Theres a lot to say about this split. First, it features one great name (Mouthbreather) and one lesser one (Environmental Youth Crunch). What strikes me second is the contrast in band styles, though Ill elaborate on this later. And, third, that its such a solid release with five songs - its an EP, not a single.
First on the record is Mouthbreather. They play melodic hardcore that walks the line between street punk and thrash. John Martin has a big lung, posturing feel to his screams and the songs flow well, building energy and then dropping the tempo back down every so often for the pit stompers to catch their breath. The thrash influence lies underneath the more structural elements to their songs. Good stuff, meant to be played loud.
As for Environmental Youth Crunch, they play poppier music that is a strange pairing with the heavier Mouthbreather. EYC play something similar to your run of the mill Plan-It-X bands. Its pop punk with jagged guitars, sloppy vocals, and incredible brevity. They pack three songs on their side with plenty of room to spare. Im intrigued, but Id like to see them work the melodies into something a little longer, since the 0:28 Leap Year stands out as their best song. The 1:50 Slow Jamb is, indeed, their longest song and it actually feels long in comparison with the other songs.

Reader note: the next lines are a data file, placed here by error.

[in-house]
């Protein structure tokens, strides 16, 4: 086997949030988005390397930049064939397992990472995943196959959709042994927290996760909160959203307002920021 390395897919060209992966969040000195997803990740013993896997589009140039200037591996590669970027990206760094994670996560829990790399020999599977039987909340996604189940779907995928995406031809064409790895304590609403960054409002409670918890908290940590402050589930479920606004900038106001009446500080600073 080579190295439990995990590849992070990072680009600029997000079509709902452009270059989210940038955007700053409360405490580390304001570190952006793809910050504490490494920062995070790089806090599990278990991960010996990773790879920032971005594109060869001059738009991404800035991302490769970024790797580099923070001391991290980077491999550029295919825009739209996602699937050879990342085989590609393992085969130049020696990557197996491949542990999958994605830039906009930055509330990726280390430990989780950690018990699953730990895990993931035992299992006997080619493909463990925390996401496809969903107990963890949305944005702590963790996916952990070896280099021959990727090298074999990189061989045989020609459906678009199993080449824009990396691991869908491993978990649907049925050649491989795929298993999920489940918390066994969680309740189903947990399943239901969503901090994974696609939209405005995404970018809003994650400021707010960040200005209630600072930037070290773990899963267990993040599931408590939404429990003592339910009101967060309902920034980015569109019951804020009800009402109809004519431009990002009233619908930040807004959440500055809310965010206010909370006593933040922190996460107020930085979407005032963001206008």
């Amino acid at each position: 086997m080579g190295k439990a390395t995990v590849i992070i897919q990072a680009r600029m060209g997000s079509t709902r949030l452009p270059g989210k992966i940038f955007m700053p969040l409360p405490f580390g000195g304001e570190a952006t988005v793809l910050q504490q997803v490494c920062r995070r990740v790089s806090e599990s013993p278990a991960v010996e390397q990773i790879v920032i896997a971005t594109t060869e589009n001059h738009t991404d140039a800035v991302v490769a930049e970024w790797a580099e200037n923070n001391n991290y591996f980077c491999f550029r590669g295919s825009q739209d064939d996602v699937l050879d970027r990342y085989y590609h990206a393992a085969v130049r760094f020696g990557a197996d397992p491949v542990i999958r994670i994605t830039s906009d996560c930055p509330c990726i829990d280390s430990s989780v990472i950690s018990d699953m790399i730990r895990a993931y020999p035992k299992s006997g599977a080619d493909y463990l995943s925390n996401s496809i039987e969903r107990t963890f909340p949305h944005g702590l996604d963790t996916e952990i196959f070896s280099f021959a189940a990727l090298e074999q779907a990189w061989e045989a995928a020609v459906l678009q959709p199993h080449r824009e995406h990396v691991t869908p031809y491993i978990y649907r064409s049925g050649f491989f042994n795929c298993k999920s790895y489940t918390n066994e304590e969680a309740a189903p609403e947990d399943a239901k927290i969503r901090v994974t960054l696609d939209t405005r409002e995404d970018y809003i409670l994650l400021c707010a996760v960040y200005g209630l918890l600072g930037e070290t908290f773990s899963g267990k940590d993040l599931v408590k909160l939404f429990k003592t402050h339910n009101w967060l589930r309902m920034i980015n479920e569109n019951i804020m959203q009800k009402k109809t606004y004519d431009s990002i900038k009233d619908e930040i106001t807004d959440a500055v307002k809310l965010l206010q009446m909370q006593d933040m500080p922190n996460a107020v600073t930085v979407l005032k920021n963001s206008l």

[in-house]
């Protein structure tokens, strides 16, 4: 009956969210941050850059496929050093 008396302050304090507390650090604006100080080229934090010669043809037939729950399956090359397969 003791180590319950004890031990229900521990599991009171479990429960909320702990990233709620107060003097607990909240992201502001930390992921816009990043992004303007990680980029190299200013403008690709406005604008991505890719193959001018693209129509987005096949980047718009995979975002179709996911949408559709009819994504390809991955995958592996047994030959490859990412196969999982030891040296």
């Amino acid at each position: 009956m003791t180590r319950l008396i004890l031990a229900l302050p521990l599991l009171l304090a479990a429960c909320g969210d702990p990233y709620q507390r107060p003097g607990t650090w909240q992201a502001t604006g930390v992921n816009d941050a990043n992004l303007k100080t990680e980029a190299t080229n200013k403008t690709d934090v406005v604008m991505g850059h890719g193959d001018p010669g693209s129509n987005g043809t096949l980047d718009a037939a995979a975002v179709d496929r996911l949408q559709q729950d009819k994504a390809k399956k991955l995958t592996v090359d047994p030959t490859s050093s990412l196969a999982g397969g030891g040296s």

As a nice change, the lyrics are printed on the inside of the cardboard sleeve instead of as an insert.
7.1 / 10
I doubt that many musicians would claim to not be slightly jealous of Envy's career trajectory. From humbler beginnings as a hardcore band singing in a non-native tongue, to issuing ...
In an era of heart-on-sleeve Americana, the Black Lips are up to something else on …Sing In a World That’s Falling Apart. Black Lips approach Americana in this record in half ...
Looking for the SPB logo? You can download it in a range of styles and colours here:
Click anywhere outside this dialog to close it, or press escape.